All these ways of being connected honor the importance of the dignity given to each person I encounter. People know they are respected by the way words are spoken, the thoughtfulness that they experience.

I had a good friend who taught me about affirming the dignity for each person. Father Mike was an outgoing person who always had time to give to the other. If he met you in the hall and greeted you with “How’s it going for you today?”, he would not continue down the hall as you responded but would stop and give his full attention to your response.

If he detected that there was pain or suffering in your answer, he would say, “Would you like to talk about it?” And he would find a space to listen to you share what was in your heart.

Our being on the run constantly blocks the opportunity to take a little time to listen to someone, to acknowledge they are important enough to interrupt my life.

This quote from Rachel Naomi Remen speaks to my heart and motivates me to be with another person: “Our listening creates sanctuary for the homeless parts within the other person.” This act of listening becomes a sacred space, creating a sense of feeling at home, of being able to rest and find the words to share what is happening in his/her life.

What changes in me when someone reverently listens to me? This is a sacramental moment, an experience of namaste, recognizing God within another. [Note from Tom: For those of you who don’t do yoga, and I don’t, “namasté” is a Hindu expression spoken with a slight bow and hands pressed together, which translates as “I bow to the divine in you.”]

We have all had experiences where we felt appreciated and respected through the care of another. Pause for a moment and tap into these deep feelings. What impact did they have on the way we encountered others throughout that day? My sense of dignity touches the dignity and worth of another person — and the circle of care grows larger.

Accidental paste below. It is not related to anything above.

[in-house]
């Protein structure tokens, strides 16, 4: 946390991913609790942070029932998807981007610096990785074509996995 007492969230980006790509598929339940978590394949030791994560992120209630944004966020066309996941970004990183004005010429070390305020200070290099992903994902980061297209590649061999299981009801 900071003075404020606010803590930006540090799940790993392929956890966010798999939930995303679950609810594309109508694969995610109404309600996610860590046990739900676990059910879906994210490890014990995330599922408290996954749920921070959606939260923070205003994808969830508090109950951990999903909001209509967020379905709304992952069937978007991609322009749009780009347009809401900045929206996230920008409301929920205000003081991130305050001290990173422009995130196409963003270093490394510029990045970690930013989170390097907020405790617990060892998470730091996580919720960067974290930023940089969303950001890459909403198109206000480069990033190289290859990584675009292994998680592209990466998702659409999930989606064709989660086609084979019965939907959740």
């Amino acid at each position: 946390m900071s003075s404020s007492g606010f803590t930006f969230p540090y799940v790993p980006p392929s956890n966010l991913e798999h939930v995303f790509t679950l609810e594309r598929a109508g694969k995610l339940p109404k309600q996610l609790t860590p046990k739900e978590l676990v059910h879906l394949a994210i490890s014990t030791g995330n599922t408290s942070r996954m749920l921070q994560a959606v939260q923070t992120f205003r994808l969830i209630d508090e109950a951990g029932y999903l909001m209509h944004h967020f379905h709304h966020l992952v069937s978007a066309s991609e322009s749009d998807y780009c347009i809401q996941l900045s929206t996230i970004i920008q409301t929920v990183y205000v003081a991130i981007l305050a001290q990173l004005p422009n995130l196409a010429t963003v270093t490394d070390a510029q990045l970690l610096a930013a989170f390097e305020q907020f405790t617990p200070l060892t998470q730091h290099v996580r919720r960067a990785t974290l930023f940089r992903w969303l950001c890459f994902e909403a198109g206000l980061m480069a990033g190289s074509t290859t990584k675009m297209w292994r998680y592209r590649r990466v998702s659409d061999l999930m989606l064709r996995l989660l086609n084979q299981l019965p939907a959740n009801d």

Each of us has busy days and a busy life, but that does not give us permission to disregard the sacredness of another who enters our world of deadlines.

Don’t you just love the word deadlines and its implications for us? If we continue to meet all the deadlines and miss the persons or experiences in our daily lives, we most certainly will encounter the “dead-lines” that have no heartbeat or response to the life-giving mystery of God’s people in our lives.

Various people (including Maya Angelou and Carl Buehner) have been credited with the saying that people remember not what you said or did but how you made them feel. Whoever I should thank for that, it has become a motto for my life.

Do I take the time to make a difference by simply offering a kind word, a gentle touch, a sacred space for another to share their story, or a caring message to be felt at the level of the heart and soul?


Post 27: Personalism: A Philosophy We Need Today

When I was a student of Philosophy at Notre Dame and the University of Toronto, I developed a great appreciation for numerous thinkers who identified themselves as “personalists.” While personalism took many forms the essential commonality among them was placing the human person at the center of philosophic thought.

A year or so ago, David Brooks pointed out the relevance that personalism has for our society and culture today (New York Times, June 14, 2018). He wrote:

… Our culture does a pretty good job of ignoring the uniqueness and depth of each person. Pollsters see in terms of broad demographic groups. Big data counts people as if it were counting apples. At the extreme, evolutionary psychology reduces people to biological drives, capitalism reduces people to economic self-interest, modern Marxism to their class position and multiculturalism to their racial one. Consumerism treats people as mere selves — as shallow creatures concerned merely with the experience of pleasure and the acquisition of stuff.